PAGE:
Tips and Strategies for Parents to Understand and Cope with the Bully and the Bullied

Not only are children and teens bullied at school, but in this technology-driven world, they are often bullied at home on social networks, in a more pervasive attack known as cyberbullying. These attacks can often have a greater lasting impact on the victim than the verbal taunts they hear at school. As a result, parents continue to ask, “What can I do to protect my child?” and perhaps more important, “Is my child a bully?”

In conjunction with National Bullying Prevention Month in October, Dr. Colleen Logan, program coordinator of the M.S. in Marriage, Couple, and Family Counseling program in Walden University’s School of Counseling and Social Service, offers parents tips to help determine if their child is a bully or is being bullied and provides some coping strategies to address bullying situations before they escalate. 

Bully or bullied?

  • Your child may be a bully if he or she: is easy to anger, easily frustrated and/or hot-headed, domineering, and verbally/physically abusive. Your child may also have an exaggerated need to “fit in” and be seen as “cool” by other kids.
  • Your child may be a bullying victim if he or she: develops excuses for not going to school, comes home from school hungry, comes home with missing items or torn clothes, is isolated from friends, has unexplained cuts and bruises, can’t concentrate on schoolwork/drop in academic performance, or withdraws from family. Other signs include loss of appetite, sudden behavioral problems at home and school, and a reluctance to talk about school.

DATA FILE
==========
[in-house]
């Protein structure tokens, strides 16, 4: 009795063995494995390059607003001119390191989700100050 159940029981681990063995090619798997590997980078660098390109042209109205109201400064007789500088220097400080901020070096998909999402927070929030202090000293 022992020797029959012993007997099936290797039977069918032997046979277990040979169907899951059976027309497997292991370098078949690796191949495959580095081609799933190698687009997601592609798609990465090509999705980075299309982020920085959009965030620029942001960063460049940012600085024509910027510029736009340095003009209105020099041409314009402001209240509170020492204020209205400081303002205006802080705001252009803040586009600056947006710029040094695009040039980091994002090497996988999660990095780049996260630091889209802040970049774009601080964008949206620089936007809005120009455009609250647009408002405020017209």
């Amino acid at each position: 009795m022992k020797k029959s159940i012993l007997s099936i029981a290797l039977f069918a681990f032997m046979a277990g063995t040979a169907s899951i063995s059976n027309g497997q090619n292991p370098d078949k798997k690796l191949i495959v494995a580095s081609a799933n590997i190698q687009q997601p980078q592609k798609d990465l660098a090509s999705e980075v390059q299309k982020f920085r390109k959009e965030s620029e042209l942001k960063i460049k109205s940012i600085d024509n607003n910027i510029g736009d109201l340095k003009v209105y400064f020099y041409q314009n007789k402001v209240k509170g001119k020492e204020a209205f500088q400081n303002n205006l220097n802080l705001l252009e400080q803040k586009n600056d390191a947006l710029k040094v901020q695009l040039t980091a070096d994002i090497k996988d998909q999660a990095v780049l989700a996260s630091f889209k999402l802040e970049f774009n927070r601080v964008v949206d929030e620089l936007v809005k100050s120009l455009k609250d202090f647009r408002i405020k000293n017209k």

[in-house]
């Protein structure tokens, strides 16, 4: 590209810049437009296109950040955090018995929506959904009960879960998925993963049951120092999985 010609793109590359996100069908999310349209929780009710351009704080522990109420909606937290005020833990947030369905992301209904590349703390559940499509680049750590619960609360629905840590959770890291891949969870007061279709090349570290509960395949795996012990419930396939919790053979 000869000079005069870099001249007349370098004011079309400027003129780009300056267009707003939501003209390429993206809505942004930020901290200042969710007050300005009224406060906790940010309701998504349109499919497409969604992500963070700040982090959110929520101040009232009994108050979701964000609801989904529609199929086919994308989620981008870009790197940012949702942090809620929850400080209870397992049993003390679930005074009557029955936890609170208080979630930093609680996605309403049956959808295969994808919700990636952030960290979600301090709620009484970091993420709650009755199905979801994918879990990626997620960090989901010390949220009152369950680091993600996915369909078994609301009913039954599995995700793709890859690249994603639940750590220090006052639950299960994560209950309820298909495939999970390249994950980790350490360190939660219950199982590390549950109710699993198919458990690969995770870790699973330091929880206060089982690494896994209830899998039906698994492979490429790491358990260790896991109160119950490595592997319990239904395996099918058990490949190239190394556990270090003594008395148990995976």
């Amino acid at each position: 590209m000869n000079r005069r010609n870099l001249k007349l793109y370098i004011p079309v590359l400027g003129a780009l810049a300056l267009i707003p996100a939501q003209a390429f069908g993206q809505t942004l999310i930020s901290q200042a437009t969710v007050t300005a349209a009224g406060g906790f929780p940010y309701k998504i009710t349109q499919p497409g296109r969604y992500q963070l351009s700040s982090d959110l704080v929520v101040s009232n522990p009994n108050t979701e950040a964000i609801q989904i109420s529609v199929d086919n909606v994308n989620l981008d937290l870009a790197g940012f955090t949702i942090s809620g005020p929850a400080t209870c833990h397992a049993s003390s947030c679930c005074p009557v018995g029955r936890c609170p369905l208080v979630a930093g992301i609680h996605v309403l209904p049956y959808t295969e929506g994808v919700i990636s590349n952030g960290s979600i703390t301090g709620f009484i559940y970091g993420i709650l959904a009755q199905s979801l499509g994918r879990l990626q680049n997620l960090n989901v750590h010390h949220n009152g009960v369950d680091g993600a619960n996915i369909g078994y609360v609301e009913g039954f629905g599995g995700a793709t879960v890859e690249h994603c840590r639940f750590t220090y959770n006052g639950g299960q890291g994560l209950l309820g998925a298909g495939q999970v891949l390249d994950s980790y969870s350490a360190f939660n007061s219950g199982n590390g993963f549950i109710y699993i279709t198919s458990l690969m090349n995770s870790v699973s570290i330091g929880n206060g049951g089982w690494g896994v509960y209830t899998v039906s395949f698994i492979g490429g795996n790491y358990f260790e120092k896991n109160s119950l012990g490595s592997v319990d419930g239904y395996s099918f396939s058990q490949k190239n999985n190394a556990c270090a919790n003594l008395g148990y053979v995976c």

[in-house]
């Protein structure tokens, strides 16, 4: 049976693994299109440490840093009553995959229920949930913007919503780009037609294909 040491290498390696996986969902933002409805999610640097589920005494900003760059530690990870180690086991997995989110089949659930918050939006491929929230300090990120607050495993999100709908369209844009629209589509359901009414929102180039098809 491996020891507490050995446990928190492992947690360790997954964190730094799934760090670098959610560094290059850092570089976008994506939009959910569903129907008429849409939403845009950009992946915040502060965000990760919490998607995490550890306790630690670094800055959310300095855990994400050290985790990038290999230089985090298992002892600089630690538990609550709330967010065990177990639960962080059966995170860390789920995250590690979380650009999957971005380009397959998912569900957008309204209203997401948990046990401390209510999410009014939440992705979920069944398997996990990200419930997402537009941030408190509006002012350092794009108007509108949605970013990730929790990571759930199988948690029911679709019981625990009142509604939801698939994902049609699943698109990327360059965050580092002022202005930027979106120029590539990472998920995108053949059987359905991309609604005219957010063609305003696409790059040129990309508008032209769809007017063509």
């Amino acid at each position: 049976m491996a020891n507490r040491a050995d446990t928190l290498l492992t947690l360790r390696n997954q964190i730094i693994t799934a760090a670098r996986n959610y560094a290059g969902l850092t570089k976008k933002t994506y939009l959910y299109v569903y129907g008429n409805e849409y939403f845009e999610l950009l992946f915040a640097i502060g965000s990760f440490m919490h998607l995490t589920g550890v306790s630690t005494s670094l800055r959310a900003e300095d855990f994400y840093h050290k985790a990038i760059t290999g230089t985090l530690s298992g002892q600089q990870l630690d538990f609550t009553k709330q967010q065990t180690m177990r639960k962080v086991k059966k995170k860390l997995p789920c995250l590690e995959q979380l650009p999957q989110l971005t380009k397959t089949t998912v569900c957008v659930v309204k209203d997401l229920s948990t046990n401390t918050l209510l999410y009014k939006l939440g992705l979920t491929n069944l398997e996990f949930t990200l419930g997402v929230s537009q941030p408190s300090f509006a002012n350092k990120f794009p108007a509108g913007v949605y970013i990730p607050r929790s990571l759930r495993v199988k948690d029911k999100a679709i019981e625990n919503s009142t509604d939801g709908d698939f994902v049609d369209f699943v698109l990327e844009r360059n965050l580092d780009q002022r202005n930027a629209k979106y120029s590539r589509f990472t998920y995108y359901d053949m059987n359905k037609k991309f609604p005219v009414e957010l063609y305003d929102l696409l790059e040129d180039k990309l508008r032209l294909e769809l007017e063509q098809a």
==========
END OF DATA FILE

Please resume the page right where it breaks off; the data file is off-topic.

Coping strategies

  • Spend quality time with your child and observe his or her interactions. It’s also important to listen to what other parents, children and your child’s teachers are saying about your child and his or her behavior.
  • Talk with your child about his or her behavior. Spell out what you consider to be bullying. Not only should you make it clear that you have zero tolerance for this sort of behavior but you should also implement clear and consistent consequences for bullying behaviors.
  • Monitor your child’s behavior on the computer and cell phone. Signs your child may be a cyberbully include: multiple email or Facebook accounts; long hours spent on the computer or cell phone, particularly late at night; shutting down screens or the computer when you approach; and/or appearing distressed or irritable if he or she can’t access the Internet or cell phone.
  • Take action. If you discover your child is engaged in bullying or is being bullied, immediately seek support from a school counselor or other mental health professional. Don’t dismiss or discount what’s happening.

In conjunction with National Bullying Prevention Month, The Richard W. Riley College of Education and Leadership presents the Walden On-Demand Webinar “Words Hurt: Understanding and Coping with the Bully and the Bullied.”

For additional tips and strategies for parents and educators on identifying bullying/bullied behavior, visit Walden University’s archived webinar.